Every week, parshaoftheweek.com brings you a rich selection of material on parshat hashavua, the weekly portion traditionally read in synagogues all over the world. Using both classic and contemporary material, we take a look at these portions in a fresh way, relating them to both ancient Jewish concerns as well as cutting-edge modern issues and topics. We also bring you material on the Jewish holidays, as well as insights into life cycle rituals and events...
When discussing the holiday of Purim, people often focus on two verses. The first tells us how Haman suggests to King Ahashverosh that he kill all the Jews in his empire:
"And Haman said to King Ahashverosh, There is one nation dispersed and divided among the nations in all the provinces of your kingdom and their laws are different from those of all other nations and they do not keep the king's laws, and it is of no benefit to the king to tolerate them."
This verse is often seen as a clever and correct assessment by Haman of the weakness of the Jewish people: they are "dispersed and divided" throughout the kingdom. It is precisely this lack of unity, the lack of a central place or position within Persian society, which is what makes the Jews so vulnerable, and such an inviting and easy target.
Later on in the Megillah, when Esther decides to try to save her people and plead their case to the King, she gives Mordechai the following instructions:
"Go, gather together all the Jews who are to be found in Shushan and fast for me; don't eat and don't drink for three days..."
Esther's instructions are often seen to be in dialogue with Haman's speech, as a kind of 'tikkun' or corrective to the Jewish problem that he so correctly points out, the fatal weakness of being divided and dispersed among the nations. Go and gather together all the Jews, she demands, unite them, put an end to the differences which divide them, and make them one nation. With that done, I will feel able to go to bat for them with Ahashverosh. Typically, this verse, juxtaposed with what Haman said to the king, is used as a plea for Jewish unity, pointing out the danger of being divided, and the strength in being united.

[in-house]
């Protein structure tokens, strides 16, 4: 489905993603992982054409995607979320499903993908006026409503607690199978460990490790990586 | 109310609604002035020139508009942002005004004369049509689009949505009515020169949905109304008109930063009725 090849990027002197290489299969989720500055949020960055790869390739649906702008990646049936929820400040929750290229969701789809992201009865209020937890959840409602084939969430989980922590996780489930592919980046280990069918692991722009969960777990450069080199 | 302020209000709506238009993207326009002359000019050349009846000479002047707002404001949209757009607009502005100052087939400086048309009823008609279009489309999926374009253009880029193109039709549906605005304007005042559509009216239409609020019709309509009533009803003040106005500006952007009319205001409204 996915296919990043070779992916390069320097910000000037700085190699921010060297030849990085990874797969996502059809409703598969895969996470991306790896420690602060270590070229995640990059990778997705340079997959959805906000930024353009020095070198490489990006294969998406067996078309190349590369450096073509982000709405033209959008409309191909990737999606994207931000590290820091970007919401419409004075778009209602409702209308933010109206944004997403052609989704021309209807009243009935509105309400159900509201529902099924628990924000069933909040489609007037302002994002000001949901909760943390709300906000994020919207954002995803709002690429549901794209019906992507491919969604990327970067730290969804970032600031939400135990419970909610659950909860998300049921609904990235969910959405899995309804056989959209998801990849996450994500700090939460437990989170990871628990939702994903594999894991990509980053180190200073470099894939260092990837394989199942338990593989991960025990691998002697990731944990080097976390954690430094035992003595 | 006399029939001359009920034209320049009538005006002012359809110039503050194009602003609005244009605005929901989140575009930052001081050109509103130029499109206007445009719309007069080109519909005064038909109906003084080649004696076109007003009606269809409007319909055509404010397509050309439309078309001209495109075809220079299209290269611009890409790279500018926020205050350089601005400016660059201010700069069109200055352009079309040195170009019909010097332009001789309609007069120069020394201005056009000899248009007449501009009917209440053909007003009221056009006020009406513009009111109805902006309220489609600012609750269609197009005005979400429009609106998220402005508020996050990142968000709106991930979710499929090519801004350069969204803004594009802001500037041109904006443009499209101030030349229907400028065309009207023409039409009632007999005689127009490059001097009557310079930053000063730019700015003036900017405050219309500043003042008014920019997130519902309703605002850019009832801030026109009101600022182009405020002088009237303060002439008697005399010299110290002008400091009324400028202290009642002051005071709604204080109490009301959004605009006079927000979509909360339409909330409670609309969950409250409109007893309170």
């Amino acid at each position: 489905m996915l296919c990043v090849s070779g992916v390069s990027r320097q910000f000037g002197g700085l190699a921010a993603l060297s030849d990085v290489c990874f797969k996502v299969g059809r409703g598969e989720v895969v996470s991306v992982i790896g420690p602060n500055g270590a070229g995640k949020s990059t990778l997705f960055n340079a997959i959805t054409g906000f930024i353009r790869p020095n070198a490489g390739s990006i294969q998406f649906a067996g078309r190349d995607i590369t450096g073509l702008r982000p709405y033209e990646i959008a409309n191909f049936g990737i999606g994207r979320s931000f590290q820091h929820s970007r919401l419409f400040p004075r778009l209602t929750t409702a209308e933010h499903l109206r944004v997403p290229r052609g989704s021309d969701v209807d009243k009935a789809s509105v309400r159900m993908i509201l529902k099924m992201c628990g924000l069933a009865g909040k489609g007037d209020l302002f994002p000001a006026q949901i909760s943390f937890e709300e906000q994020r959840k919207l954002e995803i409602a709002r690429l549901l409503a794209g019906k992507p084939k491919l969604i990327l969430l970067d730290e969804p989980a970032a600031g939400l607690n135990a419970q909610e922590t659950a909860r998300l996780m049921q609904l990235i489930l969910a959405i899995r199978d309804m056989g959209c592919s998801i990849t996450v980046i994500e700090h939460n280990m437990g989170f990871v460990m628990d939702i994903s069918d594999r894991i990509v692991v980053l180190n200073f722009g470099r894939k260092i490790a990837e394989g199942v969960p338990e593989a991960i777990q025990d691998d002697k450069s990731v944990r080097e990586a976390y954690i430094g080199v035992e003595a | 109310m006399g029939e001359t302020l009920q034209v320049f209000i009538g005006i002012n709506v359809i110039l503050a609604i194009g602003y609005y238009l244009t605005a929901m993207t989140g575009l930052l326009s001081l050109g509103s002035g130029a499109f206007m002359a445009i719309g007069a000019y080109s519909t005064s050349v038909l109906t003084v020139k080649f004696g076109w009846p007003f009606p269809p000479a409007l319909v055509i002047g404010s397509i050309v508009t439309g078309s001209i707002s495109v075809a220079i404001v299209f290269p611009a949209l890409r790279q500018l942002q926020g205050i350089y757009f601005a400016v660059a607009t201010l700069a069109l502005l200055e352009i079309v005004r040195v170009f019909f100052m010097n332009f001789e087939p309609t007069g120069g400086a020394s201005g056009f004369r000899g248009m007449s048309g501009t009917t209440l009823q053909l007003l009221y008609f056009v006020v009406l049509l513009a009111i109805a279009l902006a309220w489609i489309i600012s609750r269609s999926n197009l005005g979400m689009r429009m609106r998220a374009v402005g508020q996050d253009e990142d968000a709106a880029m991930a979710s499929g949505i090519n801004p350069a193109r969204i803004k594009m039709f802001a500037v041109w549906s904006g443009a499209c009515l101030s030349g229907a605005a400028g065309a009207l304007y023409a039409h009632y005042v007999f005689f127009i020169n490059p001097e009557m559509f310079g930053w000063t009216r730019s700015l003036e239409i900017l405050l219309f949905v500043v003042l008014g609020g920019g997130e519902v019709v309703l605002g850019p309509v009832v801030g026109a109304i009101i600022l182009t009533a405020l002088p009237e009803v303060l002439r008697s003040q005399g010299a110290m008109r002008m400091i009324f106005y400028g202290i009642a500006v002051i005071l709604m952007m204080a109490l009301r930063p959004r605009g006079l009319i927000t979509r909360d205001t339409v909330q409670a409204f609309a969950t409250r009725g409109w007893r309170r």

It seems to me, however, that Haman's words to the king should be understood differently. Although he does point out that the Jews are "dispersed and divided", he also calls them "one nation" ("am echad") and ascribes to them a unique and separate legal system, which sets them apart from the other nations. Perhaps a more correct reading of Haman's analysis of the Jewish condition is this: they are a nation which manages to be dispersed and divided and yet, at the same time, unified and distinct. Haman may, in fact, be pointing not to their weakness but, rather, to their strength: their ability to be a single nation while at the same time being multi-faceted, holding different opinions, living in different places and doing different things. Perhaps he is actually pointing to something strange and powerful in the Jewish people, that they are one, but are not monolithic. In fact, perhaps they are one by virtue of being dispersed and divided, by being flexible enough and open enough to include all kinds of Jews from all kinds of places together in one Jewish nation. It is precisely this duality, this ability to be "one nation...[whose] laws are different from those of all other nations", while at the same time being "dispersed and divided" that gives us the ability to defeat a Haman, and which so frightened him. Haman understood that, paradoxically, our unity derives from our differences.
Rabbi Shimon Felix